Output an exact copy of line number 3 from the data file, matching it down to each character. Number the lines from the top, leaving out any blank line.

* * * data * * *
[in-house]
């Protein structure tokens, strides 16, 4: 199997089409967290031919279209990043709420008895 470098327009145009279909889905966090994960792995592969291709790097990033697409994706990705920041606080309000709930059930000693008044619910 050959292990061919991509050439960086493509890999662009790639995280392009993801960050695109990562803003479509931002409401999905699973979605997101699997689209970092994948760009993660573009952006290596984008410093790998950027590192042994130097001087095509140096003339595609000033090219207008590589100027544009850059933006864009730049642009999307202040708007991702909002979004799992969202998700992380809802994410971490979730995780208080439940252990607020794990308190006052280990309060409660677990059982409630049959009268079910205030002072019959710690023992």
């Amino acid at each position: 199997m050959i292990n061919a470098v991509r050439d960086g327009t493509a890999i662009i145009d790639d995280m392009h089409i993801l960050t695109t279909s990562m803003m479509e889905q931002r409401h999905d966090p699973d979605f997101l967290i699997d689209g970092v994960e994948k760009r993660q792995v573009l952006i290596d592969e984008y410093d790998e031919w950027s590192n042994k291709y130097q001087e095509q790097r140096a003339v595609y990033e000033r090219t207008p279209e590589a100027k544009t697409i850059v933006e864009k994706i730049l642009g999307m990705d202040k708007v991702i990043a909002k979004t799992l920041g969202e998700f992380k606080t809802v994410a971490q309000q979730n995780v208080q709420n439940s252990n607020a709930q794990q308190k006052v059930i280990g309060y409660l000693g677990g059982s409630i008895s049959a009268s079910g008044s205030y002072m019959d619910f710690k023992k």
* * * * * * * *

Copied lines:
């Amino acid at each position: 199997m050959i292990n061919a470098v991509r050439d960086g327009t493509a890999i662009i145009d790639d995280m392009h089409i993801l960050t695109t279909s990562m803003m479509e889905q931002r409401h999905d966090p699973d979605f997101l967290i699997d689209g970092v994960e994948k760009r993660q792995v573009l952006i290596d592969e984008y410093d790998e031919w950027s590192n042994k291709y130097q001087e095509q790097r140096a003339v595609y990033e000033r090219t207008p279209e590589a100027k544009t697409i850059v933006e864009k994706i730049l642009g999307m990705d202040k708007v991702i990043a909002k979004t799992l920041g969202e998700f992380k606080t809802v994410a971490q309000q979730n995780v208080q709420n439940s252990n607020a709930q794990q308190k006052v059930i280990g309060y409660l000693g677990g059982s409630i008895s049959a009268s079910g008044s205030y002072m019959d619910f710690k023992k």